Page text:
For years, I’ve been fascinated by the Boston Marathon. A few facts for the uninitiated:
1. Boston is the oldest continually run marathon in the United States. The 2011 race will be the 115th running.
2. In 1970, the Boston Athletic Association began imposing qualifying time requirements for entrants in order to limit the field.
3. Boston is the only U.S. marathon (excluding Olympic and other championship races) that requires entrants to meet a qualifying time in a previous race.
4. Boston does provide spaces for runners who do not meet the qualifying standard but are running to benefit charities.
5. Qualifying for Boston (the much-sought “BQ”) is a goal for many, many, many runners.
I would love to run Boston one day. Like many runners, I want to qualify for it rather than take a charity slot. It’s a lofty goal for a slow runner like me, but a girl can dream.
For the runners who have trained and qualified this year, though, one more hurdle (if you’ll pardon bringing the track metaphor into road racing for a moment) came between them and Boston: it sold out.
Registration opened online for qualified racers at 9:00 AM EDT on October 18th. Eight hours and three minutes later, all 21,000 entries had been sold.
The popularity of the race certainly can’t be denied. Nor can the fact that the streets of Hopkinton (where the race begins) can only hold a finite number of runners. And, of course, technical difficulties with the registration didn’t help matters. (Those of you who have attempted to buy Wollmeise can empathize, I’m sure.)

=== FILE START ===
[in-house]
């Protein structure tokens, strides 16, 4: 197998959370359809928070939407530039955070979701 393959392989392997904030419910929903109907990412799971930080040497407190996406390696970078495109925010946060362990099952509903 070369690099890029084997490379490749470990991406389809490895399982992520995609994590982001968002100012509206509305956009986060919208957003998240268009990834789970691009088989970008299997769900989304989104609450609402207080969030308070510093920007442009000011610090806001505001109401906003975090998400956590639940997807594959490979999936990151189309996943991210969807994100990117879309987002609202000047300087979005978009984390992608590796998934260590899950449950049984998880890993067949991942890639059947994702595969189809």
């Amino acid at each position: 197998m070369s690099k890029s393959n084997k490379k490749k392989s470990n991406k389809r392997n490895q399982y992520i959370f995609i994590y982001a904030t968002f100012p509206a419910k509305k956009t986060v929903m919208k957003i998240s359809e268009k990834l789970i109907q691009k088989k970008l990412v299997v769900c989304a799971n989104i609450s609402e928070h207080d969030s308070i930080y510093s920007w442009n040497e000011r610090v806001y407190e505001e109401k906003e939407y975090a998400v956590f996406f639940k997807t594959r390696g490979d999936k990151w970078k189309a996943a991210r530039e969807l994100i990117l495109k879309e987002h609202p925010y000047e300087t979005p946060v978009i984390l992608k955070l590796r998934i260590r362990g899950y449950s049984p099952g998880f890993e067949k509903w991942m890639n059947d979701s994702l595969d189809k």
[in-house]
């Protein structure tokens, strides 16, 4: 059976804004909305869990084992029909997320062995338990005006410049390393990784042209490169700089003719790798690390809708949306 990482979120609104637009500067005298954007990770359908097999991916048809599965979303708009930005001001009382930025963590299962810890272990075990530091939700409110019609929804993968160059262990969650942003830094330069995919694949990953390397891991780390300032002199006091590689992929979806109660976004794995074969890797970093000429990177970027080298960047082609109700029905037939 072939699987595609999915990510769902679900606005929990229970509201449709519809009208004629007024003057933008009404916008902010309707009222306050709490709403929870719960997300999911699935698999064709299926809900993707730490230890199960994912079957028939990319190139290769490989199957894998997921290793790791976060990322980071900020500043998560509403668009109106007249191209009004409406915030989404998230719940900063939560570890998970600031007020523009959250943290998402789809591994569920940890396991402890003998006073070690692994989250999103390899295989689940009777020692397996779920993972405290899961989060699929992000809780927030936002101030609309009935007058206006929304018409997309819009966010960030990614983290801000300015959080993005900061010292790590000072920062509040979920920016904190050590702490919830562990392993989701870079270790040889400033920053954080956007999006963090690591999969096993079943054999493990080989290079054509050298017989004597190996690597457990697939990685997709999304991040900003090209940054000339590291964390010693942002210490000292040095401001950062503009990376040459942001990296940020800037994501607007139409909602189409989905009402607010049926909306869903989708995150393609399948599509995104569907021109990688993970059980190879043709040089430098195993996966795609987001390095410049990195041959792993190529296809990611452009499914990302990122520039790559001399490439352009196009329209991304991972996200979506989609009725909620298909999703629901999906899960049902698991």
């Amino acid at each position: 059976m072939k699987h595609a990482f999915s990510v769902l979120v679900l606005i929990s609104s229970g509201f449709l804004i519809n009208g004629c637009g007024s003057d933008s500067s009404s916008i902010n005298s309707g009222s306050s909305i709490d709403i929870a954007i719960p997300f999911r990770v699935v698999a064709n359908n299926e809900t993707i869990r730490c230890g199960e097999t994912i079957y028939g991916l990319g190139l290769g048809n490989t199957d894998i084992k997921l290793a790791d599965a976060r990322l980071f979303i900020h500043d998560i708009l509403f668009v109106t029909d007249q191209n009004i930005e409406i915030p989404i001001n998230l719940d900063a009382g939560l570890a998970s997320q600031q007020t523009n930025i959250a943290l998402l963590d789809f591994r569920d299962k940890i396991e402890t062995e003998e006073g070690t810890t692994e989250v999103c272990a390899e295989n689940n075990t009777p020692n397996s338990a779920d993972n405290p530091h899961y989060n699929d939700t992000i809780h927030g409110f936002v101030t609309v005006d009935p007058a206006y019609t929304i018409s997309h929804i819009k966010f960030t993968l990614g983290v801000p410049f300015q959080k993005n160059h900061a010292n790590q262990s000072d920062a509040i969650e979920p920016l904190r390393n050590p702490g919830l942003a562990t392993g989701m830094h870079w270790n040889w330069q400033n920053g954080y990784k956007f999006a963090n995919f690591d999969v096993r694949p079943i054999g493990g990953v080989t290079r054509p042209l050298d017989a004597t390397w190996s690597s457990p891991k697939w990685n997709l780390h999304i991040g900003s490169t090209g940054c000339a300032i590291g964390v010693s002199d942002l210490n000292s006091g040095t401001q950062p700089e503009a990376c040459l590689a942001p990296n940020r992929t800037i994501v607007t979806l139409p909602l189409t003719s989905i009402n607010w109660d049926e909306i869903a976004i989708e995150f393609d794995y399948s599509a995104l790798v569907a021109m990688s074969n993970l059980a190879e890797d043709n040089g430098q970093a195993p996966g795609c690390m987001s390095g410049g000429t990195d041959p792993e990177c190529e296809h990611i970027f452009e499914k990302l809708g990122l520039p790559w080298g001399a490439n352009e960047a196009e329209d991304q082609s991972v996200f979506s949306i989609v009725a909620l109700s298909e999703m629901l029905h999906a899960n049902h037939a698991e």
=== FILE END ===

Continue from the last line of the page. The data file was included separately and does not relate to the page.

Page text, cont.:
There’s been quite a bit of mumbling in the last few years about tightening the qualifying standards. Last week, the Wall Street Journal turned the focus specifically on lowering the qualifying times for women, arguing that (1) women are fueling the current running boom, and (2) the finishing time gaps between elite men and women do not support the current gap in the BQ times.
Since I’m a long way from qualifying for Boston, I’m coming at this strictly as an observer. I’m wondering what folks who’ve run it or hope to run it, and especially those who are close to qualifying but not quite there, think about the possibility of tightening the standards.
Personally, I figure that by the time I’m about 70, my running speed and the BQ times might finally match up.